MetLife, Norway Fund’s Property Bets Reach $1.7 Billion

MetLife Inc., the largest U.S. life insurer, expanded its real estate joint venture with Norway’s sovereign wealth fund to $1.7 billion with investments in San Francisco and Washington.

Norges Bank Investment Management and MetLife purchased a 12-story office at 555 12th St. in Northwest Washington, according to a statement today. The Norway fund, which oversees about $830 billion, also purchased 47.5 percent of a San Francisco property at 425 Market St. from the insurer. The gross value of the two buildings is about $1 billion, according to a separate statement from Norway’s fund.

MetLife and Norges Bank began the joint venture last month with a bet on One Financial Center, a 46-story Boston office tower. The insurer has been working to attract institutional investors to a new asset-management unit as Chief Executive Officer Steven Kandarian seeks to add fee income.

“Our growing partnership with NBIM speaks to our strong capabilities in the asset-management business,” Robert Merck, global head of real estate investments at New York-based MetLife, said in the statement.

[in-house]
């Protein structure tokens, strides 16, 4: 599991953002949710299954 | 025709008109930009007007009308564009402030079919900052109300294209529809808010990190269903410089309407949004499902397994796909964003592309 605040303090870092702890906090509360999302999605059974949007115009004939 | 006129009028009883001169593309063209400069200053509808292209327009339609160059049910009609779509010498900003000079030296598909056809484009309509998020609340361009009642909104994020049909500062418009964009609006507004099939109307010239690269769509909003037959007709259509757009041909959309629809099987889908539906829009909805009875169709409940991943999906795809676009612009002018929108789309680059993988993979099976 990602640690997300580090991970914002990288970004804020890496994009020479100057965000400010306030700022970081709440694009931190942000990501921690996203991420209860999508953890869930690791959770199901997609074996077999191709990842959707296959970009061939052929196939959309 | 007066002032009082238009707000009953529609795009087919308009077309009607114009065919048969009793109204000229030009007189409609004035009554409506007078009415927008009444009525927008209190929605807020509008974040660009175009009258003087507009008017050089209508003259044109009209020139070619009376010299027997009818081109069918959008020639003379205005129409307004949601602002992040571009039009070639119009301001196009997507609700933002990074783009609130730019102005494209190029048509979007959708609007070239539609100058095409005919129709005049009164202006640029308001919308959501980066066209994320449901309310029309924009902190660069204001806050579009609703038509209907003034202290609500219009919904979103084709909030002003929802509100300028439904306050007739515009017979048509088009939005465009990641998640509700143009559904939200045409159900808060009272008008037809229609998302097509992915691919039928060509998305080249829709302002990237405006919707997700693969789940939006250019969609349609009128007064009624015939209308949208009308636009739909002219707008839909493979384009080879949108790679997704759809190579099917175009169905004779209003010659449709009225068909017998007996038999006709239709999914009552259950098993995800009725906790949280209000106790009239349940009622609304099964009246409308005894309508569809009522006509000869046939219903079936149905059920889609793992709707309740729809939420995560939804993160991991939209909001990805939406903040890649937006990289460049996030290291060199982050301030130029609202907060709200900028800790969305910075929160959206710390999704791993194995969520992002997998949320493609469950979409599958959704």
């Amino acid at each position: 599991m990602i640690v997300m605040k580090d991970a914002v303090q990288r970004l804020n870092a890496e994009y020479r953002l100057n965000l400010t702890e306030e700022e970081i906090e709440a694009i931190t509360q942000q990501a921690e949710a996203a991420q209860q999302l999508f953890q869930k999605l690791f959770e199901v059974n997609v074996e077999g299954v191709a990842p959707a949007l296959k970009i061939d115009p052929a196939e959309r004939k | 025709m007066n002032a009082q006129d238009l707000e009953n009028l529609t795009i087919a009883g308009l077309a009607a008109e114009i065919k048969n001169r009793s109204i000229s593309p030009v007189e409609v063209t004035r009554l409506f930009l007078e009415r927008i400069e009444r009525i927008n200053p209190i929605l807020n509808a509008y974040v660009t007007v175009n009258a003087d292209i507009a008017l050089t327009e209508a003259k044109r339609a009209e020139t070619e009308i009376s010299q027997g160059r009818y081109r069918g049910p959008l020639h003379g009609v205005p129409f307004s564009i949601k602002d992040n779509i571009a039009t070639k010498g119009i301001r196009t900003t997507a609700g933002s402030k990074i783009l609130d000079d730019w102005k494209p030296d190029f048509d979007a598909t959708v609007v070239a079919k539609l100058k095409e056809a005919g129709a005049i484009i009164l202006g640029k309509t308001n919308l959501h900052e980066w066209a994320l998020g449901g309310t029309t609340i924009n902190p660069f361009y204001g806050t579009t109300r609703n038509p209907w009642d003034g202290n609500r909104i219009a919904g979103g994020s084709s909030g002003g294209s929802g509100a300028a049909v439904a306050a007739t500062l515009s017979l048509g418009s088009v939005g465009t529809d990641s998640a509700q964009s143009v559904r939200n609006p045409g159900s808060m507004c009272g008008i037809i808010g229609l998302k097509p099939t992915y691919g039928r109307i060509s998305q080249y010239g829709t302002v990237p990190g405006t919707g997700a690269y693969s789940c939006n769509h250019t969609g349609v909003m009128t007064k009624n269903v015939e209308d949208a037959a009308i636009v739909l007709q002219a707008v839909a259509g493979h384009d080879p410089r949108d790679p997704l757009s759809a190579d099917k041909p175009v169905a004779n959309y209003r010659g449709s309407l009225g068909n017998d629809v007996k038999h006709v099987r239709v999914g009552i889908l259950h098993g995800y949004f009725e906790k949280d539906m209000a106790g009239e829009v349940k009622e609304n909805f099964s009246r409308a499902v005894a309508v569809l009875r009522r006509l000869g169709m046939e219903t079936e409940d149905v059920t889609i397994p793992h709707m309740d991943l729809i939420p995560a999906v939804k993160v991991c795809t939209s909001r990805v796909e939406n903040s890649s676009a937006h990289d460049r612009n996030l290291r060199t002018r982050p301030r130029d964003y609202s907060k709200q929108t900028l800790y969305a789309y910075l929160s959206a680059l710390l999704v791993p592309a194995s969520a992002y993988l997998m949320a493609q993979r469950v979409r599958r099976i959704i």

The 782,000-square-foot (72,700-square-meter) Washington office was acquired from Manulife Financial Corp., Canada’s largest insurer. The Toronto-based company, which provides coverage in the U.S. through its John Hancock unit, sold the building for $505 million, according to Ted Willcocks, global head of asset management.

“The sale was part of our normal portfolio review,” Willcocks said in an e-mail. “It has been a very successful asset for us and became part of our regular real estate portfolio-rotation decisions.”

Asset Management

The 36-story San Francisco office is 945,000 square feet. That building and the Washington property are each about 85 percent leased, according to the Norway fund’s statement.

Norges Bank, which gets its funds from Norway’s taxes on oil and gas, ownership of petroleum fields and dividends from its stake in Statoil ASA, made its first U.S. property investment last year in a venture with TIAA-CREF. The first commitment to MetLife’s asset-management push was a $5 billion deal with SunTrust Banks Inc. for commercial mortgages, announced in August.

Norges Bank paid $238 million for a 47.5 percent stake in the Boston tower, with MetLife owning the rest, the fund said last month. That values the property at about $500 million. The $1.7 billion figure includes $200 million of financing, according to the statement from Norway’s fund.

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